Treasury bills, also known as T-bills, are short-term debt instruments with maturity terms of four, eight, 13, 26 and 52 weeks. T-bills are usually issued at a discount to par or face value, and the investor gets the face value back on maturity. The difference between the face value and the purchase price is the interest, also known as the yield. T-bills are sold in increments of $100, which is also the minimum purchase.
Two Types of Calculations
You can calculate the interest on T-bills (the yield) by using either the discount yield method or the investment yield method. Both types of computations use the same three values – the face value, the purchase price and the maturity of the issue.
The discount yield method compares an investor's return on investment to the face value of a bill. The investment yield method compares an investor's return on investment to the purchase price of a bill. When you use the discount yield method, you run the risk of understating yields as compared to using the investment yield method.
Obtaining the Purchase Price
The U.S. Treasury auctions the four-, eight, 13- and 26-week T-bills every week, and publishes the average, high and low prices. The 52-week T-bills are auctioned every four weeks. They can be purchased directly from the U.S. Department of Treasury's TreasuryDirect website (TreasuryDirect.gov), banks and brokers. Investors can hold on to the bills until maturity or sell them before maturity.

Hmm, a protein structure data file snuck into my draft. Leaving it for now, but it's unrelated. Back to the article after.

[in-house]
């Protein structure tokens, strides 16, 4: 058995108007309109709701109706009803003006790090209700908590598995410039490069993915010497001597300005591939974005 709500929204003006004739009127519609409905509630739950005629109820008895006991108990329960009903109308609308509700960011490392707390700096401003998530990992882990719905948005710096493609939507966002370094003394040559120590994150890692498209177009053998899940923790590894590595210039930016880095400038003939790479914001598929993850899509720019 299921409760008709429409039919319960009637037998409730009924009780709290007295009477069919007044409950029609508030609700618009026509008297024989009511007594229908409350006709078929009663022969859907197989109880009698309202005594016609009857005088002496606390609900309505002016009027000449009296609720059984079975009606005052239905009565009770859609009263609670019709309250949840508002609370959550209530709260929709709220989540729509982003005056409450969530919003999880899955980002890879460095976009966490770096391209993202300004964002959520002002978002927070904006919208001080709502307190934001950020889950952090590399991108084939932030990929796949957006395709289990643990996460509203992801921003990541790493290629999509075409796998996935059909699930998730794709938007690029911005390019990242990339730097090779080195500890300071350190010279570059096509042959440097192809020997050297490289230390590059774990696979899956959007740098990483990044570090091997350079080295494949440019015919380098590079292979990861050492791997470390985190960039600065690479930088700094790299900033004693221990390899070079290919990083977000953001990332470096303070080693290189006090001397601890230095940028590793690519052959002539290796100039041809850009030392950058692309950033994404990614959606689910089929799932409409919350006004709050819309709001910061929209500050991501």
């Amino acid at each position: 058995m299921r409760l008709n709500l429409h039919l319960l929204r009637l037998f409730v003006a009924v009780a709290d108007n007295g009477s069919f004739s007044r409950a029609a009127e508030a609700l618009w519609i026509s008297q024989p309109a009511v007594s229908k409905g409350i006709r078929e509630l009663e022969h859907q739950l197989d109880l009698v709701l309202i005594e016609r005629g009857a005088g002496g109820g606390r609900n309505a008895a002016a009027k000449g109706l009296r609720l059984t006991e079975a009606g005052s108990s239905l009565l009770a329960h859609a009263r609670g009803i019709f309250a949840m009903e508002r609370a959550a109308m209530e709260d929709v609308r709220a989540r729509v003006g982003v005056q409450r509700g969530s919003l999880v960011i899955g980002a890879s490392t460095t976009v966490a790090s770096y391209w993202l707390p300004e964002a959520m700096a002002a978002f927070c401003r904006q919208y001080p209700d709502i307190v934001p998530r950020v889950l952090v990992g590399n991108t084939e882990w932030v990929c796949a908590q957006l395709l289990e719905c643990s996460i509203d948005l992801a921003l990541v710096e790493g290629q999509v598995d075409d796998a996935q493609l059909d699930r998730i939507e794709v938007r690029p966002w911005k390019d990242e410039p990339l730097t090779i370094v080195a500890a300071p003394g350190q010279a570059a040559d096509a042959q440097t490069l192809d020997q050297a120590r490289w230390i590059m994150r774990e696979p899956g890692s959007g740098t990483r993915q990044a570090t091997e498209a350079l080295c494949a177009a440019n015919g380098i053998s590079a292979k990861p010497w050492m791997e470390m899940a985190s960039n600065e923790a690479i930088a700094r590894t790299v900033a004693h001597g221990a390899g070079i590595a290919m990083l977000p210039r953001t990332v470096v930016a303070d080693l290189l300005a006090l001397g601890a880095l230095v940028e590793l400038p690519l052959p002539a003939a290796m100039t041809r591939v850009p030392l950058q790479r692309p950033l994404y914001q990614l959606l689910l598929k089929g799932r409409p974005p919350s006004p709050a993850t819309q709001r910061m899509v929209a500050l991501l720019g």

Calculating by Discount Yield Method
Calculate the interest rate using the discount yield method. The formula is: [100 x (FV - PP) / FV] x [360 / M], where FV is the face value, PP is the purchase price, 360 is the number of days used by financial institutions to compute the discount yield of short-term investments and "M" is the maturity in days. Note that "M" is equal to 91 days for a 90-day T-bill because the official maturity term is 13 weeks [13 x 7 = 91].
For example, if the average price of a 90-day T-bill, with a par value of $1,000, is $991.50, the yield or interest rate using the discount yield method is 3.363 percent: [100 x ($1,000 - $991.50) / $1,000 x (360 / 91) = 100 x 0.0085 x 3.95604 = 3.363].
Calculating by Investment Yield Method
Calculate the interest rate using the investment yield method. The formula is: [100 x (FV - PP) / PP] x [365 / M]. Note two differences with the discount yield method: First, the yield is calculated as a percentage of the purchase price rather than the par value; and second, the number of calendar days is used: 365 for regular years, 366 for leap years.
For the same T-bill example, the interest rate using the investment yield method is 3.439 percent: [100 x ($1,000 - $991.50) / $991.50 x (365 / 91) = 100 x 0.008573 x 4.010989 = 3.439]. This method results in a slightly higher yield than the discount yield method.